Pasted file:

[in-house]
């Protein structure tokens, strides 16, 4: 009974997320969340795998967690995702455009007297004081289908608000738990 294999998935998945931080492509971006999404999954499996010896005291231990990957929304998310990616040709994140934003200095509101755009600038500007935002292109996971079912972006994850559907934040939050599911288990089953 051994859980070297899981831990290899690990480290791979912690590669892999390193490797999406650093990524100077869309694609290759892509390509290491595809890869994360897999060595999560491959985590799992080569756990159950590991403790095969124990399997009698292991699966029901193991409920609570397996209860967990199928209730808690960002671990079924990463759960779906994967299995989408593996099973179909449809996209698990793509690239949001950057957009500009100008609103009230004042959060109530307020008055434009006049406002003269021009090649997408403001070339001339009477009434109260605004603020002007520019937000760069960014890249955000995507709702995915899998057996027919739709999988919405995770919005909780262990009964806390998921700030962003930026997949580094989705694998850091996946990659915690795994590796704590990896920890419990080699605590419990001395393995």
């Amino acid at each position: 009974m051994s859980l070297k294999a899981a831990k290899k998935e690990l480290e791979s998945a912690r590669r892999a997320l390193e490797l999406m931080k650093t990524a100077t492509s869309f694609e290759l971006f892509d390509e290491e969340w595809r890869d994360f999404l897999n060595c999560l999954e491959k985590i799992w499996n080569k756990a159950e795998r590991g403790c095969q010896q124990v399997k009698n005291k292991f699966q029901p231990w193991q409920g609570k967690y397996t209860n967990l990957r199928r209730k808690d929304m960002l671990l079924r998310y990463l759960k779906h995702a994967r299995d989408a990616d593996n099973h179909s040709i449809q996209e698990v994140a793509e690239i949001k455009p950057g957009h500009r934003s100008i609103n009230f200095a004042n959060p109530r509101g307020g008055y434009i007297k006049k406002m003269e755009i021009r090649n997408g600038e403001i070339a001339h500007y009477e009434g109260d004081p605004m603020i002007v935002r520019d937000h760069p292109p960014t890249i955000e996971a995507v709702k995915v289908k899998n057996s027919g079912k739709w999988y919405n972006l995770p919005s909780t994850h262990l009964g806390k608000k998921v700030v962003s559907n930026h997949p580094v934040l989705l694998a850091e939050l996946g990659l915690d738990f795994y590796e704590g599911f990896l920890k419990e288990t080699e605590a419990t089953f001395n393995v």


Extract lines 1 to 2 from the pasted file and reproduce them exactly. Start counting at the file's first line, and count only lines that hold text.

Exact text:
[in-house]
């Protein structure tokens, strides 16, 4: 009974997320969340795998967690995702455009007297004081289908608000738990 294999998935998945931080492509971006999404999954499996010896005291231990990957929304998310990616040709994140934003200095509101755009600038500007935002292109996971079912972006994850559907934040939050599911288990089953 051994859980070297899981831990290899690990480290791979912690590669892999390193490797999406650093990524100077869309694609290759892509390509290491595809890869994360897999060595999560491959985590799992080569756990159950590991403790095969124990399997009698292991699966029901193991409920609570397996209860967990199928209730808690960002671990079924990463759960779906994967299995989408593996099973179909449809996209698990793509690239949001950057957009500009100008609103009230004042959060109530307020008055434009006049406002003269021009090649997408403001070339001339009477009434109260605004603020002007520019937000760069960014890249955000995507709702995915899998057996027919739709999988919405995770919005909780262990009964806390998921700030962003930026997949580094989705694998850091996946990659915690795994590796704590990896920890419990080699605590419990001395393995």